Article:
- 52% of UK citizens know someone who has dementia. 1 in 3 people will get dementia in their lifetime.,
- New clinical study led by Hospice Isle of Man’s Scholl Academic Centre will evaluate the effects of ORCHA approved, evidence-based digital reminiscence activities on quality of life for carers and people living with dementia
- The research will also examine the impact of the intervention upon quality of life for carers. This is a first step in addressing a global need as carer burnout continues its rise.
Today, digital health app Memory Lane Games, in partnership with Hospice Isle of Man’s Scholl Academic Centre, announced a new clinical pilot study investigating the effect of digital reminiscence activities on the quality of life of people living with dementia and their carers.
The Isle of Man Research Ethics Committee approved the study, which is sponsored by Hospice Isle of Man and funded by Memory Lane Games. The unique, real-world, decentralised design allows 30 people with dementia to participate, as well as their carers.
Dementia: The rising global unmet demand
Worldwide, more than 40 million people have been diagnosed with dementia. The number of people with dementia is expected to rise to 131.5 millions by 2050. The latest ONS data demonstrated a worrying 65% increase in dementia and Alzheimer’s deaths. Research by the Alzheimer’s Society showed that 56% of people with dementia who live alone left more lonely during lockdown, and nearly ¼ of people that lived with others also felt lonelier too. As a result the impact on mental health among people affected by dementia has been catastrophic with nearly ½ reporting a negative impact on their mental health and more than 80% experiencing deterioration in their dementia symptoms.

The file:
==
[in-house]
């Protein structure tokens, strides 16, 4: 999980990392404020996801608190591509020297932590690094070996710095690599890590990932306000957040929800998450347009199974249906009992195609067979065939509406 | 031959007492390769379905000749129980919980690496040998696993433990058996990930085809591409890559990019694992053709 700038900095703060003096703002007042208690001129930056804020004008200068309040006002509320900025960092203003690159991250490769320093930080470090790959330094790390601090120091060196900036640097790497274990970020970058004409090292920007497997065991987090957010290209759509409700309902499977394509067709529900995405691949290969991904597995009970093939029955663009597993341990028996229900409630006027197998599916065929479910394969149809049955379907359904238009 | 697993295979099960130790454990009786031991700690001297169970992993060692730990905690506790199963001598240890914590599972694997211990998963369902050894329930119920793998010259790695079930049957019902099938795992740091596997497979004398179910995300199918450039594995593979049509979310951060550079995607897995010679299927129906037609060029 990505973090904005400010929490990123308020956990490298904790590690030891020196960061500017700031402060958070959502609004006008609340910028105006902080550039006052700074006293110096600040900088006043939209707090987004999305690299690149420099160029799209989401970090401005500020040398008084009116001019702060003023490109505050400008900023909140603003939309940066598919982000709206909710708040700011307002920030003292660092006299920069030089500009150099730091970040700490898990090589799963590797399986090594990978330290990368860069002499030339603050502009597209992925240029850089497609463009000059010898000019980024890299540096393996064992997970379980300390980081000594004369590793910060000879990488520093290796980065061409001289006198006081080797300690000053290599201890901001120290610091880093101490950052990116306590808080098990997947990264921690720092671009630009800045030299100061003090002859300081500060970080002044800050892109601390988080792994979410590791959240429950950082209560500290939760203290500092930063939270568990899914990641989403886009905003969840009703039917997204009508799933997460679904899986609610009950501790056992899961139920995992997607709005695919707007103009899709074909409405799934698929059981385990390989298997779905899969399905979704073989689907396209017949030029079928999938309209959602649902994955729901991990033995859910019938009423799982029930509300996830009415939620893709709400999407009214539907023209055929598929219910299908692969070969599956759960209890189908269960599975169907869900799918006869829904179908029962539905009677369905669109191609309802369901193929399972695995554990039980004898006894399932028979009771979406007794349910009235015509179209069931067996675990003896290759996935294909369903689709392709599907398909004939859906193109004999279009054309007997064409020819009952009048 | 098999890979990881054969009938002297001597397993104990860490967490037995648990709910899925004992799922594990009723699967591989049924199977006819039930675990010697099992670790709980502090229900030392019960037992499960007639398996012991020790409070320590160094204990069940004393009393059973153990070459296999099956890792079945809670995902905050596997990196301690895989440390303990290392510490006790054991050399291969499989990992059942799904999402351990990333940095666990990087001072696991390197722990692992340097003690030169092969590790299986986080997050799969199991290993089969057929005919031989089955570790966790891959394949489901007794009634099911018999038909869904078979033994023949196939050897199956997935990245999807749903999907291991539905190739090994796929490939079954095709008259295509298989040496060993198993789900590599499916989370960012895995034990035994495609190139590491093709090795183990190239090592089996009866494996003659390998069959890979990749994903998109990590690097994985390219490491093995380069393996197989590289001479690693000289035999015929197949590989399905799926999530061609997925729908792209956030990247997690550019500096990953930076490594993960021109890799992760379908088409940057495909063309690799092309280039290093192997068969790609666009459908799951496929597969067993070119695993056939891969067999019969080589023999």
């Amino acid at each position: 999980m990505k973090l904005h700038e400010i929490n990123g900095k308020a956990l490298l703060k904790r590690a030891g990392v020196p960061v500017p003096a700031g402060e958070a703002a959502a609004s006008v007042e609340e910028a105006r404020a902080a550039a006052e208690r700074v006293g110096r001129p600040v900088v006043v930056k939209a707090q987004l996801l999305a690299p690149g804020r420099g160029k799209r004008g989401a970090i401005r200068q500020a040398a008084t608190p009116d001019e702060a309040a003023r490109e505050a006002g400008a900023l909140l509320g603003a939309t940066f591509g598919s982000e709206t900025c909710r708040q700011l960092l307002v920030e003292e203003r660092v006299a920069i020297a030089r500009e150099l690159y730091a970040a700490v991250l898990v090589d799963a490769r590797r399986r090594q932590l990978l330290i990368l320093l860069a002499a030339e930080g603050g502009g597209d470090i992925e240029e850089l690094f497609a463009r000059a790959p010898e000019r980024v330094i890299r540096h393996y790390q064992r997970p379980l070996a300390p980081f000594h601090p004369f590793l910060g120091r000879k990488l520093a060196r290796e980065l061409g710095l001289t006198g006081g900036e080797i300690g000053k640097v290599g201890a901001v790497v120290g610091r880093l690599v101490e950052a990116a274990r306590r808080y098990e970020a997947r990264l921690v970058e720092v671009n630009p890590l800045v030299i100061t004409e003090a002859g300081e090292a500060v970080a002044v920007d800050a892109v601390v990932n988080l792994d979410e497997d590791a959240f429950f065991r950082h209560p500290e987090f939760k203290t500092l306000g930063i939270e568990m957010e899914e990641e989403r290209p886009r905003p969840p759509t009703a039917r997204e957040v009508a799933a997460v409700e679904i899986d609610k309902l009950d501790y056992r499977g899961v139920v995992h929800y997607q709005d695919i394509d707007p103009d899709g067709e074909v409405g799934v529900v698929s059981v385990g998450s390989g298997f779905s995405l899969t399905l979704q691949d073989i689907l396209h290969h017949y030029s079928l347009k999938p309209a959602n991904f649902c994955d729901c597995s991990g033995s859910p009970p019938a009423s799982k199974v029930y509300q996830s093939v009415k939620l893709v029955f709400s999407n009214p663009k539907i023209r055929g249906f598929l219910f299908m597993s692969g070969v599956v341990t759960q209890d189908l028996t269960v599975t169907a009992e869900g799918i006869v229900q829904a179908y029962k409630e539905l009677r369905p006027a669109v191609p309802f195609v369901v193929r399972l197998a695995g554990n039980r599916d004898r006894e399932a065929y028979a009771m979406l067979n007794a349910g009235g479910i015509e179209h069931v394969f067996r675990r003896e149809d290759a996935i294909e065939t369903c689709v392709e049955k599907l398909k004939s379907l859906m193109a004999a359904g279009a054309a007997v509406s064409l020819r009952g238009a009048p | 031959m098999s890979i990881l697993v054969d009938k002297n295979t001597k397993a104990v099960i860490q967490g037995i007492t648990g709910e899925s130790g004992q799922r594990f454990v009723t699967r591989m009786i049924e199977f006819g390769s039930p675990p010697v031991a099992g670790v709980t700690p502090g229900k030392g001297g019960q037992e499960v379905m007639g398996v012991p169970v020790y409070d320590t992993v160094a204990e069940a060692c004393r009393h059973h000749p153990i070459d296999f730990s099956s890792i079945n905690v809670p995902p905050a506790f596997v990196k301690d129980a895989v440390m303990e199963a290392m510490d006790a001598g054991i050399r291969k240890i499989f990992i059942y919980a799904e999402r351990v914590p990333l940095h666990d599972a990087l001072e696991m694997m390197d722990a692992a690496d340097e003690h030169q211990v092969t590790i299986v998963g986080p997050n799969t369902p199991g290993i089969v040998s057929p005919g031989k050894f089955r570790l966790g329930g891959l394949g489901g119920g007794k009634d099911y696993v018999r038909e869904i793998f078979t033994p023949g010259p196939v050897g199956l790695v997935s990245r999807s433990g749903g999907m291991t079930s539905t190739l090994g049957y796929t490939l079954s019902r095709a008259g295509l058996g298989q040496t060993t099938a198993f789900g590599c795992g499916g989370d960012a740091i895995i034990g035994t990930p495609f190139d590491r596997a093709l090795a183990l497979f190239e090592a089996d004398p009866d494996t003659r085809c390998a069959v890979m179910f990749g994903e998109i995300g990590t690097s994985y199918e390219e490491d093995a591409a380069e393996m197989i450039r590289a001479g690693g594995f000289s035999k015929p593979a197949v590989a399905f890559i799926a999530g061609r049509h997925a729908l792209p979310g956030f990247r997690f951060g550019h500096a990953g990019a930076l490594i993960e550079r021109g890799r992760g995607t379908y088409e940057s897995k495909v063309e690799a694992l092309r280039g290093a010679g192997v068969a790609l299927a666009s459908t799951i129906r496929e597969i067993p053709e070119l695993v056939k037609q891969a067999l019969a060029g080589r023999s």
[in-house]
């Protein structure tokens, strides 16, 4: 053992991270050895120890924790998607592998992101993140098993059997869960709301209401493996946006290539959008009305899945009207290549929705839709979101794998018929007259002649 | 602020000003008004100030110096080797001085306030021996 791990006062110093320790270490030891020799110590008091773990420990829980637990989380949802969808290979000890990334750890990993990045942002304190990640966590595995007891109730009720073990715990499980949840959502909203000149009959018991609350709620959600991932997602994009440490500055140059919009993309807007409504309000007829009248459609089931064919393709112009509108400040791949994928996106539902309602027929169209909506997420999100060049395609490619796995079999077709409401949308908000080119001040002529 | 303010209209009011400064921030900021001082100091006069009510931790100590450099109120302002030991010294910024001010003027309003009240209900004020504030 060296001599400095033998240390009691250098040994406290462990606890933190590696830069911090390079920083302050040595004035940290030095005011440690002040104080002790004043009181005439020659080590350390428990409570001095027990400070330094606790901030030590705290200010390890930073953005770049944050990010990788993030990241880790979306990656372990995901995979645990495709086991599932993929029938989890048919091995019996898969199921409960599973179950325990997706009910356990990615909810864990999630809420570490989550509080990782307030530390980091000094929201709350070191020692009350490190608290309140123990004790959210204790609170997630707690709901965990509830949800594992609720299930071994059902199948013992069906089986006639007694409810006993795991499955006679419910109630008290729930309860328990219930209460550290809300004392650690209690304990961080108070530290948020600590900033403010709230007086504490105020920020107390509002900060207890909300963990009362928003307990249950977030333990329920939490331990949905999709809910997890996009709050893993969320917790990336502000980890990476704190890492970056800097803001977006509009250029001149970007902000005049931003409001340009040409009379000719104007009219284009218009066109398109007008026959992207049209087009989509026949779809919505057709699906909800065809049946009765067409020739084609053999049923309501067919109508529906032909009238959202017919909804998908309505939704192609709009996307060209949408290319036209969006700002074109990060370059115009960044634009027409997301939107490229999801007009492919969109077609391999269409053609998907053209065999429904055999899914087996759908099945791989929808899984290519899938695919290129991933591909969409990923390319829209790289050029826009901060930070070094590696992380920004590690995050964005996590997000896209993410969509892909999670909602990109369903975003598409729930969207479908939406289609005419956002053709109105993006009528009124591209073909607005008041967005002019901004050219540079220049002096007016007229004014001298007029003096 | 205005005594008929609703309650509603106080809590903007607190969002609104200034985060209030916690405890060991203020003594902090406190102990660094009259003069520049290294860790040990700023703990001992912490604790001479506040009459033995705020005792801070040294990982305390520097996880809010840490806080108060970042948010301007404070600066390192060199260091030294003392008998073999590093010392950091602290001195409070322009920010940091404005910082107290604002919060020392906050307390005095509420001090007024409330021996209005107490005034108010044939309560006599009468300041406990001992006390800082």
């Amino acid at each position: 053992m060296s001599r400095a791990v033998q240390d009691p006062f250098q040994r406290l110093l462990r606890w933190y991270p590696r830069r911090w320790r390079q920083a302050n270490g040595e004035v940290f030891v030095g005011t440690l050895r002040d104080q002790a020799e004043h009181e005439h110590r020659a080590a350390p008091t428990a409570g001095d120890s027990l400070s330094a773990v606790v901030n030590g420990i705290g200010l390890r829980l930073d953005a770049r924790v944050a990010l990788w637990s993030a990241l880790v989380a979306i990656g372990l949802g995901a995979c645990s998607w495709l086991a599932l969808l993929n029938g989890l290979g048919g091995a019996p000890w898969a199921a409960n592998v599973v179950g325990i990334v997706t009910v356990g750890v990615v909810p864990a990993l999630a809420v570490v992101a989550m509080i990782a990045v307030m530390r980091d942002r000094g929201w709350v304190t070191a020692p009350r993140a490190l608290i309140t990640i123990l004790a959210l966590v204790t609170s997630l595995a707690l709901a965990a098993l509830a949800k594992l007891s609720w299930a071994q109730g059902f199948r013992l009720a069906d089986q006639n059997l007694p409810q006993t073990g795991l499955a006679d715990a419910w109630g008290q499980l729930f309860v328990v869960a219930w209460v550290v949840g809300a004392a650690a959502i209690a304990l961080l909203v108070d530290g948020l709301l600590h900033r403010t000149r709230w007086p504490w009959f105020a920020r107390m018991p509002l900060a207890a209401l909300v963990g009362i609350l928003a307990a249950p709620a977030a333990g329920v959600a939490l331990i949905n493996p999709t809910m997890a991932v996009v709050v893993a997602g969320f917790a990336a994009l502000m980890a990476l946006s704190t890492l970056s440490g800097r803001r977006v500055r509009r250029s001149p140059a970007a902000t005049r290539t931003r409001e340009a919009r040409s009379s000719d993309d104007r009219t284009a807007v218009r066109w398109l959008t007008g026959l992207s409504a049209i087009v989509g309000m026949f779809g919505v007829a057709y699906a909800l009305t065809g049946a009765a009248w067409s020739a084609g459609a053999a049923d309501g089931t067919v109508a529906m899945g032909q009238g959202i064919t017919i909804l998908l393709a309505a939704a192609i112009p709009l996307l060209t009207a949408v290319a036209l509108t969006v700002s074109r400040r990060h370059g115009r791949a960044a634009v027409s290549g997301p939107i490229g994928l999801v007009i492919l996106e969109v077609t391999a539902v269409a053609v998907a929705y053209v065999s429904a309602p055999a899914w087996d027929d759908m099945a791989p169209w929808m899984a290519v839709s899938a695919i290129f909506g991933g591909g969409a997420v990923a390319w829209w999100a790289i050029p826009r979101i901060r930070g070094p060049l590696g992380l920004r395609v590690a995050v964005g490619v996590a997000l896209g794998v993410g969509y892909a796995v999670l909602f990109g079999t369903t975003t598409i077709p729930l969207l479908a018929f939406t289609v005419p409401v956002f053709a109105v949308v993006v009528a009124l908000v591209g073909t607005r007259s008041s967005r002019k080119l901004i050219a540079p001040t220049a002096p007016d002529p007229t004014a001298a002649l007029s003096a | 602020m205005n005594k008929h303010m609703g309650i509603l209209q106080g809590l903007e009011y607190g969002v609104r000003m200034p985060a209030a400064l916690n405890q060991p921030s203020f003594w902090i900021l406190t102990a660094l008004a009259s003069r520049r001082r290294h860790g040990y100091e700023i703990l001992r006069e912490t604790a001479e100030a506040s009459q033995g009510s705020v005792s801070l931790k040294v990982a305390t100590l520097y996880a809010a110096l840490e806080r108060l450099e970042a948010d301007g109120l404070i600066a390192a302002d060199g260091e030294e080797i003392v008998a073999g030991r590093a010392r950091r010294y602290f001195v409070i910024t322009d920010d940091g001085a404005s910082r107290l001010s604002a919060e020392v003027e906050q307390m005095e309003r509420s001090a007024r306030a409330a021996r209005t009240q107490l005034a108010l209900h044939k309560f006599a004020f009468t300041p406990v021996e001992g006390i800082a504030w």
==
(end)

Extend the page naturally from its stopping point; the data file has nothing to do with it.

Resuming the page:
There is currently no cure. Most research focuses on pre-diagnosis, diagnosis, and genetic factors. As a result, there is a large global unmet demand for post-diagnosis care, management of dementia and other age-related cognitive decline as well as support and guidance for caregivers. One in three people in the UK will develop dementia, and families are being asked to take on more caring responsibilities. The extra 92million hours spent caring to loved ones with dementia is having a detrimental impact on their physical and mental health. 95% of those affected are experiencing a decline in their mental or emotional health.
A digital dementia tool
Memory Lane Games, an ORCHA-approved game-based app, was launched in July 2020. It provides simple, dementia-friendly distraction activities and reminiscence. It is supported by Alzheimer’s Disease International (ADI) and Alzheimer’s Disease Association of the Philippines (ADAP) and is used by healthcare professionals around the world to support patients impacted by age-related cognitive decline and even as rehabilitation support for people whose cognition has been affected by stroke.
Memory Lane Games CEO, Bruce Elliot, comments, “From personal experience and anecdotal, we’ve seen the power of reminisce and distraction activities in helping support those affected by dementia. We see the unmet need for critical day to day support for all those affected by dementia and we’re incredibly proud to be working with Hospice Isle of Man to lead the way with new research that brings us one step closer to improving the quality of life for all those touched by cognitive decline.”
Anne Mills, CEO of Hospice Isle of Man says, “We are delighted to be leading this study so that a thorough academic and independent trial of this technology can determine if this type of intervention could help to improve wellbeing of patients and their carers at the early stages of dementia. Hospice’s strategy is to reach more people sooner who need our support. This is why we are collaborating with Scholl Academic Research to see if health technology can have an impact. We are very proud that Memory Lane Games has been developed right here on the island and we are now able to independently recruit for individuals who can provide feedback on the app and bring us one step closer to improving the quality of life of others living with dementia.